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Allergy Awareness

posted Sep 26, 2012, 12:20 PM by Lee Drever
Anaphylaxis 101 
Anaphylaxis can be a scary word, and there is a lot to learn about it. Understanding what causes anaphylaxis and knowing how to respond to a severe allergic reaction will help you to live more safely. 

Understanding the Basics 
Anaphylaxis (pronounced anna-fill-axis) is the most serious type of allergic reaction. It can progress very quickly and may cause death without proper medical attention. 

It's not just peanuts... 
An allergen is a substance which can cause an allergic reaction. While food is one of the most common allergens, medicine, insect stings, latex and exercise can also cause a reaction.  

Signs & Symptoms 
An allergic reaction usually happens within minutes after being exposed to an allergen, but sometimes it can take place several hours after exposure. A reaction can involve any of these symptoms, and a person could have one or more of these symptoms regardless of the allergen:  
  • Skin system: hives, swelling, itching, warmth, redness, rash 

  • Respiratory system (breathing): coughing, wheezing, shortness of breath, chest pain/tightness, throat tightness, hoarse voice, nasal congestion or hay fever-like symptoms (runny itchy nose and watery eyes, sneezing), trouble swallowing 

  • Gastrointestinal system (stomach): nausea, pain/cramps, vomiting, diarrhea 

  • Cardiovascular system (heart): pale/blue colour, weak pulse, passing out, dizzy/lightheaded, shock 

  • Other: anxiety, feeling of "impending doom", headache, uterine cramps, metallic taste 
The most dangerous symptoms of an allergic reaction are:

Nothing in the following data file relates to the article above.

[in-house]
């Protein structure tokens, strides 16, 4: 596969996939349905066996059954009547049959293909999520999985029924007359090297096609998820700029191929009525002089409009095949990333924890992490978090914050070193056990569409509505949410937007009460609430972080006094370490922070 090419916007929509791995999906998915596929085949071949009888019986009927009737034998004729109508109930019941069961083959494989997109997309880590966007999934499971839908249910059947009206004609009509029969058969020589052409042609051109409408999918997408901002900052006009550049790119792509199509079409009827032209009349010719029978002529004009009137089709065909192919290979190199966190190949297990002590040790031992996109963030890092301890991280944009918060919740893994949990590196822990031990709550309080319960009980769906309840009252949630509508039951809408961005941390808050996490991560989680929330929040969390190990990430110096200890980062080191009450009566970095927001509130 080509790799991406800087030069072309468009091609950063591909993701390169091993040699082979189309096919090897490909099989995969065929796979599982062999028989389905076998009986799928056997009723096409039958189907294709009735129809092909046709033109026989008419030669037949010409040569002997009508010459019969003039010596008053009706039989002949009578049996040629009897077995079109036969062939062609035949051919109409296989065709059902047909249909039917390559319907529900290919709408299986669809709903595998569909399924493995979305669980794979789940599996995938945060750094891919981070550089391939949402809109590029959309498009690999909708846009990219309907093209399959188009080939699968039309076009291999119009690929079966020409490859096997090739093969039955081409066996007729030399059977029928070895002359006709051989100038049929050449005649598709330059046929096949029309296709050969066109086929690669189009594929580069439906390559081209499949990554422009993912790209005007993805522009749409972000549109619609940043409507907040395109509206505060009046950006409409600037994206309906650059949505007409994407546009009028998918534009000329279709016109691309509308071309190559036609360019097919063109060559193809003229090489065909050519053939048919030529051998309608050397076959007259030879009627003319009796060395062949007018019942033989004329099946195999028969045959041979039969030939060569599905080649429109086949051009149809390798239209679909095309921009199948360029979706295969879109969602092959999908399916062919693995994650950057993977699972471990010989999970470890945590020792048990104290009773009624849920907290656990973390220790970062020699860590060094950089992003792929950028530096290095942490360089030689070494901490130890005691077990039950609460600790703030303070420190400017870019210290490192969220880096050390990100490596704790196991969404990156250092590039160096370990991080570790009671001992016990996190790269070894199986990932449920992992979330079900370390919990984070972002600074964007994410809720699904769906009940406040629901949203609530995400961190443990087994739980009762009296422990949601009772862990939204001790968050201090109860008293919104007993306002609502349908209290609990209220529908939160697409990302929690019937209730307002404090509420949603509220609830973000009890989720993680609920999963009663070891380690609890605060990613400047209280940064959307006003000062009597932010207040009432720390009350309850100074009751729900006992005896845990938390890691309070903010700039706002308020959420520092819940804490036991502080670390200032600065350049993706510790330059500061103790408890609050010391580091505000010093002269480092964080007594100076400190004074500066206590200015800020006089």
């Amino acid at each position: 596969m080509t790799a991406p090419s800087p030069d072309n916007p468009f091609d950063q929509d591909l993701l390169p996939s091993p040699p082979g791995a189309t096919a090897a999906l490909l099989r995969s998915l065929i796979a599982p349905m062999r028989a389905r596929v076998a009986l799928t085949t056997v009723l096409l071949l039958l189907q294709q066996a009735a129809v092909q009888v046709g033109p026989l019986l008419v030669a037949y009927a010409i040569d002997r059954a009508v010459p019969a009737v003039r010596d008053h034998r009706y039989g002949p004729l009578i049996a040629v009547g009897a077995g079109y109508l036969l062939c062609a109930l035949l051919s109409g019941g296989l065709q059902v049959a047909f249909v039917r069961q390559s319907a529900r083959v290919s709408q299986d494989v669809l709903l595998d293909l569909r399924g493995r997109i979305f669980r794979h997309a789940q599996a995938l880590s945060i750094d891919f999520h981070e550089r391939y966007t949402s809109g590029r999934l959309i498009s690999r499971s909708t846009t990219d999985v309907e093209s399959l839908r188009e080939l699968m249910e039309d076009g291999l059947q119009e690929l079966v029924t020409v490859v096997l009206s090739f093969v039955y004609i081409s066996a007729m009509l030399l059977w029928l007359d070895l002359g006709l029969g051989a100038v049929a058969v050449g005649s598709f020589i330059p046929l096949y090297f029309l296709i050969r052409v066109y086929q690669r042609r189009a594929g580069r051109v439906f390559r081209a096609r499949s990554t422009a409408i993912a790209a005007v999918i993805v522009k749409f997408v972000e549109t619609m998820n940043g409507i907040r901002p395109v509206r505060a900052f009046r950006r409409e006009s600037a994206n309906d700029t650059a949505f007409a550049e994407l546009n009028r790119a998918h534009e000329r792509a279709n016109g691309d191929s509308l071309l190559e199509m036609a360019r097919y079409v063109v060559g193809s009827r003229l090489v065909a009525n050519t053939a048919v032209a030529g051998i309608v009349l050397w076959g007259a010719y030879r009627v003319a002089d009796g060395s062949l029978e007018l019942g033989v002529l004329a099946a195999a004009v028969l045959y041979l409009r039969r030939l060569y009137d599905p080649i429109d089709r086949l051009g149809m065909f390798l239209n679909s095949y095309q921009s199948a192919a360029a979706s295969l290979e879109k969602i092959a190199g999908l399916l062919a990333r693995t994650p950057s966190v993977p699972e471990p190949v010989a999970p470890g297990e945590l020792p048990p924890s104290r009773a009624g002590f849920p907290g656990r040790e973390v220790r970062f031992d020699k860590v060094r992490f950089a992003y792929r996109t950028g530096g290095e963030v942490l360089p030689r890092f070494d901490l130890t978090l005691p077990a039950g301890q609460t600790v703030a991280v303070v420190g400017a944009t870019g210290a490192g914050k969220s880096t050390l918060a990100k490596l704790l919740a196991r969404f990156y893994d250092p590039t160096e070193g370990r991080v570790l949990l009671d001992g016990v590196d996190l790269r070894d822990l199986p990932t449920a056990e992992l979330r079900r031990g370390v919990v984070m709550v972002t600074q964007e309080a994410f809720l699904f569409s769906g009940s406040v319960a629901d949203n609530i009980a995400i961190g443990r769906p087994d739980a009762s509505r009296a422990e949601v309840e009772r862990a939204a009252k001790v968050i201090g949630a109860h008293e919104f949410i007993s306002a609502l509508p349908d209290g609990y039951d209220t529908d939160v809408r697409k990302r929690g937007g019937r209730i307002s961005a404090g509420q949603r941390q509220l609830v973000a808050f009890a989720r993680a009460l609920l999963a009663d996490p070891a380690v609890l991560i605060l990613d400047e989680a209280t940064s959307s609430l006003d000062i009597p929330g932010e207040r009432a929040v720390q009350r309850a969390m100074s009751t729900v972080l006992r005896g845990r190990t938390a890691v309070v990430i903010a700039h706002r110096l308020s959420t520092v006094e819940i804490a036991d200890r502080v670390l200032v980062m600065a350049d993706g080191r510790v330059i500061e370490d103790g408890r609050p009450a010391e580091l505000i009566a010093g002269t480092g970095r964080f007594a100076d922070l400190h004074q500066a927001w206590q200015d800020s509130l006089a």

• Trouble breathing caused by swelling of the airways (including a severe asthma attack for people who have asthma) 

  • A drop in blood pressure causing dizziness, light-headedness, feeling faint or weak, or passing out. 

  • Both can lead to death if untreated 

Some Important Things to Keep in Mind  
  • Do not ignore early symptoms, especially if you have had a reaction in the past. Always take a possible reaction seriously and act quickly. 

  • Not every reaction will always look the same; a person can have different symptoms each time. 

  • Anaphylaxis can occur without skin symptoms or hives. 

The 5 Emergency Steps 
  1. Give epinephrine (e.g. EpiPen®/Twinject®) at the first signs of an allergic reaction. 

  2. Call 9-1-1 or your local emergency medical services and tell them that someone is having an anaphylactic reaction. 

  3. Give a second dose of epinephrine in 5-15 minutes IF the reaction continues or gets worse. 

  4. Go to the nearest hospital right away (ideally by ambulance), even if symptoms are mild or have stopped. The reaction could get worse or come back after using epinephrine. You should stay in the hospital to be observed (generally about 4 hours). 

  5. Call the emergency contact person (e.g., parent, guardian, spouse). 
For more information about Anaphylaxis and how we can protect everyone, visit: Anaphylaxis Canada  


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